In Chinese medicine, a lot of sugar can cause what we call inflammation. It can be indicated in some chronic conditions, pain conditions, things like that. Refined sugar impairs the spleen’s function. Each organ has a flavor. Spleen is sweet. The spleen is looking for the neutral sweet of root vegetables. Roast up some root vegetables. That will help to calm your sweet tooth. The more sugar we eat, the more dairy we eat, the more fried, greasy foods. You want to just cut that down as much as possible or eliminate it particularly during this time. It’s partly what can we do when we have the virus to protect ourselves aside from social distancing? That’s a big one. And that can also help with the potential for phlegm in the lungs. I’d also recommend pressure points for the lungs. There are points along the sternum – the center cartilage that connects the rib cage – to help open the Ch’i of the chest, get the Ch’i in the chest moving to help clear the lungs. You don’t need to know exactly where the point is, but if you just massage – use pressure all along your sternum from top to bottom – you’re going to be helping to move the Ch’i through the lungs and the heart as a preventative. You can do that anytime. You can do it while you’re watching TV, you can do it while you’re chatting on the phone with someone. That’s something practical that you can, you can do. So far so good.

Health Hats: Let me ask a question about what about honey and maple syrup?

Valerie Smith: I think honey is okay.  Ultimately, it’s about balance. If you’re drinking a gallon of maple syrup, which I don’t think anyone does unless they’re homebound and desperate, then if you have a little bit of maple syrup on your pancake, it’s not going to hurt you. But it would probably be best to stay away from it if you feel more vulnerable because it is quite concentrated sugar, although it’s natural.

Health Hats: I’m asking the question because one of my comfort foods is granola, and I sweetened it with maple syrup. I would say that I have a couple of tablespoons of granola every day.

Valerie Smith: Do you make the granola yourself, or do you buy it? The caution I would say for anyone who’s buying granola, it can be very high in sugar, hidden sugars that we don’t know. If you were buying granola and adding maple syrup, I might say that maybe make it every couple of days. It’s really about balance. If you start feeling like you’ve got some phlegm in the morning or things just don’t feel right, then you pull back on that.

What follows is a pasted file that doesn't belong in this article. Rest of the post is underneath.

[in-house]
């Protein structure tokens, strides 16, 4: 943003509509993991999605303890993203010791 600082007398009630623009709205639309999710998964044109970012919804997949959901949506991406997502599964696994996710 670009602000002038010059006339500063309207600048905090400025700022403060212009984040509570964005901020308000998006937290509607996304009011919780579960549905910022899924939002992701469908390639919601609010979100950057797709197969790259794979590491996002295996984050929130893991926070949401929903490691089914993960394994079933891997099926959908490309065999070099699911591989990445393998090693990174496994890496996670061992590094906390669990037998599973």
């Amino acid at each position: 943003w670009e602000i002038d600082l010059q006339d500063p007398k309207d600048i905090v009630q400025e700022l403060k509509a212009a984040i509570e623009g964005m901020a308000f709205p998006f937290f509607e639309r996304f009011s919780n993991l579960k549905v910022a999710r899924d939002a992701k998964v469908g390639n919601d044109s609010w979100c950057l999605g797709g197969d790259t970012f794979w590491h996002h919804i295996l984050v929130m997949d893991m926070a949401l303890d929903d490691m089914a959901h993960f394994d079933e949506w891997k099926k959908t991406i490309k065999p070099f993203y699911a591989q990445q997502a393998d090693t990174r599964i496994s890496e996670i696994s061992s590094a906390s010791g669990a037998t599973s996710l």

Health Hats: That’s helpful. Thank you. So, we have warm fluids instead of cold fluids. We have no refined sugar or fried food, sternum. Okay.

Connection, spirit, and soul

Valerie Smith: I’d also add a few other things because Chinese medicine is so much about the spirit. We all respond differently when we have to stay at home for prolonged periods. We are social distancing, but it’s essential to connect. It’s important to nourish your spirit by connecting with others.  And I been using a lot more video. You can use FaceTime or Zoom or whatever works for you because then you’re able to really see the person, see their mannerisms, and sometimes texting and emailing is kind of flat. You don’t hear the intonation. I would recommend trying to connect that way. Having social events virtually. I know a lot of people are doing that. What we take in impacts us. If you feel that you need to be constantly up to date on what’s going on, maybe choose one source and make sure that source calms you. You can get your information from different sources you can read instead of watching if you get riled up. I was laughing with a couple of my friends the other day because Andrew Cuomo, I liked the way he presents his information.

Health Hats: I was just going to say the same thing. I was on a call a little while ago and recommended that to people. It’s the same information. Actually, it’s not the same information. Let me correct that. But I do feel like the balance of facts – when I say facts, I partially mean data. I hear his healthy skepticism of data. He provides context and adds a slide that says, My opinion. Then he talks about what he thinks, and he has some inspiration. Yesterday it was that New York City’s in trouble because of our closeness, and our greatest strength is our closeness. Oh man, that was beautiful.